Following a separation, a common question we are often asked is whether both parents have a legal right to equal contact with children.
The answer to that question is neither parent has an ‘equal right’ to see their children after separating. For each case, the welfare of the child is the main consideration when establishing the appropriate contact and to also ensure that a meaningful relationship can be maintained. Contact with both parents is essential to ensure that the child feels safe, secure and has a strong feeling of identity and belonging. Therefore, unless there is a really good reason why contact shouldn’t happen, for example if it is identified that contact could cause physical or emotional harm to the child, then appropriate contact will happen with both parents.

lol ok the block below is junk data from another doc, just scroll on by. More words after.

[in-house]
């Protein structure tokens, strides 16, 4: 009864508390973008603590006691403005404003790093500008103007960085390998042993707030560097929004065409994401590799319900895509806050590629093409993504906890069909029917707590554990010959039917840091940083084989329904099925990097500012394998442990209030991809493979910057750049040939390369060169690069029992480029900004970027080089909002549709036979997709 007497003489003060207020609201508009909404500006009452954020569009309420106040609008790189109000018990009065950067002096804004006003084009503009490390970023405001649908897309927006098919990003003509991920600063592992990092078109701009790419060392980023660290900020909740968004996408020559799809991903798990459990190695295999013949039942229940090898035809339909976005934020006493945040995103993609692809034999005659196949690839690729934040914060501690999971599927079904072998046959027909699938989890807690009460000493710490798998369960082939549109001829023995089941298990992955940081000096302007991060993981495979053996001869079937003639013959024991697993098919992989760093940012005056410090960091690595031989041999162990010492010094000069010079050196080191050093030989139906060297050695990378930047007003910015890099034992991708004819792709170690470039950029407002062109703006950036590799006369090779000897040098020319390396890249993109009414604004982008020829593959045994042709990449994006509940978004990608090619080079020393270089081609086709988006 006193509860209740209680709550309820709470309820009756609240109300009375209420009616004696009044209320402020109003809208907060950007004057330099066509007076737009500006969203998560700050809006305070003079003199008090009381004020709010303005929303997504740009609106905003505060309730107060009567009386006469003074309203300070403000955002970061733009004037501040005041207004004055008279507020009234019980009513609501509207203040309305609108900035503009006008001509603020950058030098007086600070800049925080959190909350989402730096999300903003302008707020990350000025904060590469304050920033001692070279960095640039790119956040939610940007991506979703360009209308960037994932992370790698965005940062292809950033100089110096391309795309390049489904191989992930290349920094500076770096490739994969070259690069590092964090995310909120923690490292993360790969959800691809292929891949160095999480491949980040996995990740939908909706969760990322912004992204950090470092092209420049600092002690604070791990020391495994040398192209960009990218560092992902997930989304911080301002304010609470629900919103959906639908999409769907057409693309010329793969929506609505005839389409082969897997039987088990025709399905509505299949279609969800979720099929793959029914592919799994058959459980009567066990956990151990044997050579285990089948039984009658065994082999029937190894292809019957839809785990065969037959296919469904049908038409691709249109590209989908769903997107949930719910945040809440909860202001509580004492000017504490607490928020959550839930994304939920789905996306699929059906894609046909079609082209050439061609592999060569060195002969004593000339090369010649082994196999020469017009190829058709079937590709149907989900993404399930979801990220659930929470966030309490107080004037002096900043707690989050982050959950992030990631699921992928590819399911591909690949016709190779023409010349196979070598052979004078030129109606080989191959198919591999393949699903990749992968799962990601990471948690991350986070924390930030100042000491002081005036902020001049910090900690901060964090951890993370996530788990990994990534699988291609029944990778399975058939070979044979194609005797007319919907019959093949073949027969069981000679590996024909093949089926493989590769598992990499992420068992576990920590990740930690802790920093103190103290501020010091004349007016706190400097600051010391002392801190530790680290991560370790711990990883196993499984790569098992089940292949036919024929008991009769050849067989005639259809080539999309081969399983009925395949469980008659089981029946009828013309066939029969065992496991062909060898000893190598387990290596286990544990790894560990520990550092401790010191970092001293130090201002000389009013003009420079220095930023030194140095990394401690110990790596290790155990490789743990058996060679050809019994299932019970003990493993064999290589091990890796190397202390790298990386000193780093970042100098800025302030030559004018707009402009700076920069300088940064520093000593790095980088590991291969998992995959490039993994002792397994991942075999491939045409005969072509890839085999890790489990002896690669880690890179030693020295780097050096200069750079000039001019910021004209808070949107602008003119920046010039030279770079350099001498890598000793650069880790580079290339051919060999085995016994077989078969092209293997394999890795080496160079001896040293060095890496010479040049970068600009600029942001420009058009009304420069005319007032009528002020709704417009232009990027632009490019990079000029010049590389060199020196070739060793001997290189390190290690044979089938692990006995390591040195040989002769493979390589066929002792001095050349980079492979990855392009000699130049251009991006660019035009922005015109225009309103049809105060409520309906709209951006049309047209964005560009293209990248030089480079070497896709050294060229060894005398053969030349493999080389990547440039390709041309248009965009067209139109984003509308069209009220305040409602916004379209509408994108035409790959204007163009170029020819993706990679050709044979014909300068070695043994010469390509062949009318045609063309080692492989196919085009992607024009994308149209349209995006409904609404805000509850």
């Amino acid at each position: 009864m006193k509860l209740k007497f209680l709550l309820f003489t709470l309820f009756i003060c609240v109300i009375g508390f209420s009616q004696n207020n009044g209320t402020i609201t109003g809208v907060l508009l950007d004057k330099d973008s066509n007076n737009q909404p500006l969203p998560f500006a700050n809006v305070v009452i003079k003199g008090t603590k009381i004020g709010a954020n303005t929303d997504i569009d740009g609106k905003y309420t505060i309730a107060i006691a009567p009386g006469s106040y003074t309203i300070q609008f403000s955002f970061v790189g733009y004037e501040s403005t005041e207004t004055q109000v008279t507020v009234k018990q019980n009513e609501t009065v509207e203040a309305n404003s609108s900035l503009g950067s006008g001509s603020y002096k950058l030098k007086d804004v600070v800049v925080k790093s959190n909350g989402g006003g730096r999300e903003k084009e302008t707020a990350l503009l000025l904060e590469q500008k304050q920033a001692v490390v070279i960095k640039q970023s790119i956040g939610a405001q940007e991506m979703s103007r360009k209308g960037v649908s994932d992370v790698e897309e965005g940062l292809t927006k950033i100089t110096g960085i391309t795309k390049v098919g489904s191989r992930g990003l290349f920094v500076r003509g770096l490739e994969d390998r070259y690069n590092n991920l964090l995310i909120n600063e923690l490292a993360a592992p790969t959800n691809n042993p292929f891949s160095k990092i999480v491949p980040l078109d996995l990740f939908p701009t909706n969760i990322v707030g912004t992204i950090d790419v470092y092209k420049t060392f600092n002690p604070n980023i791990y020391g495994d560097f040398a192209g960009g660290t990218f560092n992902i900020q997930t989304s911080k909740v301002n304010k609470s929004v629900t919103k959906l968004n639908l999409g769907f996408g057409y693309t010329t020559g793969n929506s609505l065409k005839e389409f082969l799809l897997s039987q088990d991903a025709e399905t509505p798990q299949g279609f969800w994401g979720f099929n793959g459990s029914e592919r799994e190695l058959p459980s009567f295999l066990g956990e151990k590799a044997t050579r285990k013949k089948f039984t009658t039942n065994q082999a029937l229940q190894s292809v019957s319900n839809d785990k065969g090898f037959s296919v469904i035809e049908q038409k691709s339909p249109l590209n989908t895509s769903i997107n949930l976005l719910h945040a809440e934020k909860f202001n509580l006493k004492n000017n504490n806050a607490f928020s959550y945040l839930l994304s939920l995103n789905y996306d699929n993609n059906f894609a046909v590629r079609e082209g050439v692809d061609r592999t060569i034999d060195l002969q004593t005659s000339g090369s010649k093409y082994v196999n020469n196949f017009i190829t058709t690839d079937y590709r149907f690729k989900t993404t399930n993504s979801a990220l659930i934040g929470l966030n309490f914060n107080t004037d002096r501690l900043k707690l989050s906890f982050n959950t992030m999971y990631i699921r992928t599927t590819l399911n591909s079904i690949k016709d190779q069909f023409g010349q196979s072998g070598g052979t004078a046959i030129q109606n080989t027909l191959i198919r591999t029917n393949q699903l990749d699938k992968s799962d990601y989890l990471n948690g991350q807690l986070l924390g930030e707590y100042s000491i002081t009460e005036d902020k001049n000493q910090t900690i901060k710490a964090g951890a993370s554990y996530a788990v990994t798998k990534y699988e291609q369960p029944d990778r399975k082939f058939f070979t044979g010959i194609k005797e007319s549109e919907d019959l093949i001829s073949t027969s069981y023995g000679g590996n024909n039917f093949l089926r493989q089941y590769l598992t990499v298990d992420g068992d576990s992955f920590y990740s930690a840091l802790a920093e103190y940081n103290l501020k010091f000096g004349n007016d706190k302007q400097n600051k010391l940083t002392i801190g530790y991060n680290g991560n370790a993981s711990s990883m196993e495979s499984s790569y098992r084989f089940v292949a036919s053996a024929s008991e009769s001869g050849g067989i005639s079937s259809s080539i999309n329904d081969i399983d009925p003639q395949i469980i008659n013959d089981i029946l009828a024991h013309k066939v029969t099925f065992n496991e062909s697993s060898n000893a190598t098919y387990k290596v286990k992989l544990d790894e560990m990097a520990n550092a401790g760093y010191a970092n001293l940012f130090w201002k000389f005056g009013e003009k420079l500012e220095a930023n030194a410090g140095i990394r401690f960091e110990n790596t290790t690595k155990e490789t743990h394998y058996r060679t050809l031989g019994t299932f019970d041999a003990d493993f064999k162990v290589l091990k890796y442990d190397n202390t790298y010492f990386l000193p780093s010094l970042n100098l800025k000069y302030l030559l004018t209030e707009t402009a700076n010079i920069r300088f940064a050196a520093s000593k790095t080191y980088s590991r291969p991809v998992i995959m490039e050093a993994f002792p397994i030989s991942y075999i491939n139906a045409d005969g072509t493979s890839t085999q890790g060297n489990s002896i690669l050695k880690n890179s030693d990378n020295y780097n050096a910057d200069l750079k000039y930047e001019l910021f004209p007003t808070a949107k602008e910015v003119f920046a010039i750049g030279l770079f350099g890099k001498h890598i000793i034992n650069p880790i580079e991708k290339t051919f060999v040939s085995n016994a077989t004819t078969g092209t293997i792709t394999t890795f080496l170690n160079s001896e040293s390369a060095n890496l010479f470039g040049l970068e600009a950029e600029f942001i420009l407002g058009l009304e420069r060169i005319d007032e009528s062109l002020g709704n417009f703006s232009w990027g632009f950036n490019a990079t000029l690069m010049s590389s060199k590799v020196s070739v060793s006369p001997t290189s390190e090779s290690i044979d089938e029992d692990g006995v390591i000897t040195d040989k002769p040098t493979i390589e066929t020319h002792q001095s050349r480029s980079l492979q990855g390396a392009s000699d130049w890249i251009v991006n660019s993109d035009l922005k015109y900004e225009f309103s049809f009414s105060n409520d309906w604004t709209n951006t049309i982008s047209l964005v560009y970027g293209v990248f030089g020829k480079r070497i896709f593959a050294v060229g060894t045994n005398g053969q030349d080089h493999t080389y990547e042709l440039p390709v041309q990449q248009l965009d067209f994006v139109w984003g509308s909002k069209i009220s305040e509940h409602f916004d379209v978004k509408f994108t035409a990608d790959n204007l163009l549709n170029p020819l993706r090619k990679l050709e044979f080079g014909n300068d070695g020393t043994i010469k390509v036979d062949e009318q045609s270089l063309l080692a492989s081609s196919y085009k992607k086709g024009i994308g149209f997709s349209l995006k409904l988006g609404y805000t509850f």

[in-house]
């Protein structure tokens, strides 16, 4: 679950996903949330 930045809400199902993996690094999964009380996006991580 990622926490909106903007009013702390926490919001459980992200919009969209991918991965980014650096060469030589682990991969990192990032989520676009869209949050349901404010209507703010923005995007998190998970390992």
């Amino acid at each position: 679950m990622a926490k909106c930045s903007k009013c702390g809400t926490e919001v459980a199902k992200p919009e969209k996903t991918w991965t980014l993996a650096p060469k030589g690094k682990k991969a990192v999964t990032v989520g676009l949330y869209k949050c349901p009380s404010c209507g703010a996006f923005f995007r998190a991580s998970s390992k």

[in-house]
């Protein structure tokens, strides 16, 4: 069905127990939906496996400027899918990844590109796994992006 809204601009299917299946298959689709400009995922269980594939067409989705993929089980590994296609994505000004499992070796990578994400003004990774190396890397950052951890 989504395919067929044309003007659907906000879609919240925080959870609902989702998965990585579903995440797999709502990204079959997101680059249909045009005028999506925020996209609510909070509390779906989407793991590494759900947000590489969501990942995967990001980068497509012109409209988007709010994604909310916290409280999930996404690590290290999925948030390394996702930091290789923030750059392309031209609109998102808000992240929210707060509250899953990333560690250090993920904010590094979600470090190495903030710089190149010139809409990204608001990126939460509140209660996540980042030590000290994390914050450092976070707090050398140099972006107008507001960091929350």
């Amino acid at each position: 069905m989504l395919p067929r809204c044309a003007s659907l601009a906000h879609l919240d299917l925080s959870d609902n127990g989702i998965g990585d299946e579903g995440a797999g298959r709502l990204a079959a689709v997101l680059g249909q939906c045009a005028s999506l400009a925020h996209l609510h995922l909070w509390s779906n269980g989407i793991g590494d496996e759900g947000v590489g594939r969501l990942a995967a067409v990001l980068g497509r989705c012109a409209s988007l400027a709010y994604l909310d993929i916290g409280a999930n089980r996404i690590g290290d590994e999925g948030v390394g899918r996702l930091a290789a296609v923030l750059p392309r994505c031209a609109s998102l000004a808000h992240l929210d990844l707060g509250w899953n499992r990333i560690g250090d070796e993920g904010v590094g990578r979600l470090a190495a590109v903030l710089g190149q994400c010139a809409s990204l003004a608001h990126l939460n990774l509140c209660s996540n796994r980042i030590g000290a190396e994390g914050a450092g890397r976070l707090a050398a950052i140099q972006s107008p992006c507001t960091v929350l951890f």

There has recently been a shift towards the idea of shared parenting but this does not necessarily mean that a child will spend equal time with each parent after separation. Although initially this may not appear to be fair, the law will aim to protect the interests of the child, not what is right for each parent.
There are no formal rules in place with regards to parental contact but in order to be successful for all involved, a pattern of contact is usually preferable so everyone knows where they stand. It is always better to avoid court having to make the decision about contact, as the judge is not aware of the dynamics of your relationship or knows your family; therefore, not always best placed to decide on when your child will see you or your former partner.
It is really important that you take some expert advice about your situation if you and your partner are separating.
If you would like some expert legal advice then please contact a member of our Family team on 0161 475 7676.